I don't know a lot about translating Chinese, we all know that, and I sure am not an expert on any aspect of the use or history of tingjin.
All I can say is that my take on "listening" to my opponent is not really all that terribly complicated.
That, of course, most likely means I'm totally unclear on the concept.
However, "keep it simple" is a rule I live by and so strive for it in all things.
To me, when I'm facing an opponent (which in modern terms means when my push hands partner and I are working together) I don't imagine for one second that I'm sending out chi feelers or non-physical lines of "sense" to feel or listen to my opponents "jin", all I'm doing is watching, feeling, doing my best with the senses I do actually possess and understand to figure out what he is trying to do to find and push against my center so that he can knock me off balance.
In my personal, humble opinion the idea of "tingjin" which I take to mean literally as "sense where my oponent is sending his energy" is nothing esoteric, it's not tied to any one of my physical senses but all of them and it's certainly not any kind of mystic mumbo-jumbo that gives me a supernatural way to feel every thought or intention in my oponents body and mind.
All I believe the term to mean is that with much practice I will begin to be able to use all of my natural senses, sight, sound, smell, taste and touch, to be able to recognize when my opponent begins to move his energy against me and, once my experience reaches the level of it, I will be able to sense what he intends to do with that energy and counter it before he can make it effective by moving myself in such a way as to nullify the effect, or redirect the effect, of his energy movement.
"When my opponent moves, how do I get there first"? It's really quite simple. He begins to move, I sense with my normal, every day senses that the particular type of movement he is making is usually used for a certain purpose, I know that purpose, recognize it through experience then I move in a fashion that experience has taught me will take me out of his energies way, or intercept his energy and redirect it for my own purpose.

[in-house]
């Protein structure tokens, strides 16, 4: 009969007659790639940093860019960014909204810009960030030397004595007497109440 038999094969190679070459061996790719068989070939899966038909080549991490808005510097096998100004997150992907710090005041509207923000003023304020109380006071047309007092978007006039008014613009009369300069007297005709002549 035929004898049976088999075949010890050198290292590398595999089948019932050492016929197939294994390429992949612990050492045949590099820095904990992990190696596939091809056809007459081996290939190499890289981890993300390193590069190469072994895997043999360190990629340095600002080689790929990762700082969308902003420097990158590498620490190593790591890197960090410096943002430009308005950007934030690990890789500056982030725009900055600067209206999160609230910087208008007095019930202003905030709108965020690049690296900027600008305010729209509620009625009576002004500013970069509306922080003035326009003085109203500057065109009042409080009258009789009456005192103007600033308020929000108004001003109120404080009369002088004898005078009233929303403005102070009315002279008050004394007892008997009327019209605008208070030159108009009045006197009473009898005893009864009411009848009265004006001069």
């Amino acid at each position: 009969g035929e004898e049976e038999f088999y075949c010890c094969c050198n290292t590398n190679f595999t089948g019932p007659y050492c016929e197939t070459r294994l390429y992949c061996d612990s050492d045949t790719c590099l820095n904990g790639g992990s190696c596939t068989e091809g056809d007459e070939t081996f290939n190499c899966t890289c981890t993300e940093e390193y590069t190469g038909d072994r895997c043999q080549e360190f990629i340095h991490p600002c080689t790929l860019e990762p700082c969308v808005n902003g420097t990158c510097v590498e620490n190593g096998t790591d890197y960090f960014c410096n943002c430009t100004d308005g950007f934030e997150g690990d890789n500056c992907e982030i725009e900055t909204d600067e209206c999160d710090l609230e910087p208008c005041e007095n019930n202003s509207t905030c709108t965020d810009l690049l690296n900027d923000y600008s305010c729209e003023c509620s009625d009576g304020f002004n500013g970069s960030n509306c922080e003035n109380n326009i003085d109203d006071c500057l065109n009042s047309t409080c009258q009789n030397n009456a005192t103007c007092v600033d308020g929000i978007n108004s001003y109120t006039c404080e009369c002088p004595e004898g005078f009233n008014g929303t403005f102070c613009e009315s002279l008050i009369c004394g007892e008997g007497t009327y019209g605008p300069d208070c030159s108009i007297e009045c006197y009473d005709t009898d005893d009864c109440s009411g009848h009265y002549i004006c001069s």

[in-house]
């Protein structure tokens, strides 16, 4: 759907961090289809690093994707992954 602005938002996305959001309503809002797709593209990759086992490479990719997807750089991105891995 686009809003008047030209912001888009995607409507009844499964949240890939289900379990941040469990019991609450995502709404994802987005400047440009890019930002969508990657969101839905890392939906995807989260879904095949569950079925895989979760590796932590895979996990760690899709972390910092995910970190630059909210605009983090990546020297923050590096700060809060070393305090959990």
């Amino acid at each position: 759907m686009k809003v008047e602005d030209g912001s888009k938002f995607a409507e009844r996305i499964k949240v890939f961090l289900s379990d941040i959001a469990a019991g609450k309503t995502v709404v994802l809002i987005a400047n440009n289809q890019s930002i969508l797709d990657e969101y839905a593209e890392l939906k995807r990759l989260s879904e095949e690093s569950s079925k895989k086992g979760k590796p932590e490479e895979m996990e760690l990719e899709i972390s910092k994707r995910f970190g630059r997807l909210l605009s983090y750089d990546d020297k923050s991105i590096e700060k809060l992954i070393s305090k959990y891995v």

I can think of an analogy more suitable to modern times.
Driving a car.
You watch the road ahead, you watch the other cars, you listen to the road sounds, the engine sounds, you feel through the steering wheel the effect the road is having on your tires, you smell all the ordinary smells, you taste all the ordinary tastes, and when any of those senses tell you that something is not right, your experience and instinct dictate the response that you will make to avoid the bad things that may be happening.
If you see another driver swerving erratically, your experience tells you to give them a wide berth and so you steer your vehicle out of their path. If you hear the sounds of screeching tires and the car in front of you suddenly is stopping, you either slam on the brakes or turn the vehicle to miss them or both. If you smell burning oil and see smoke coming out from under your hood, you pull over to the side of the road and turn off your engine.
These are all things that require "tingjin", they require you to use your senses and experience to recognize something is wrong and react favorably to it.
Same thing in TCC, only you are sensing out what your opponent is doing and you use your experience to judge the proper response and then make it.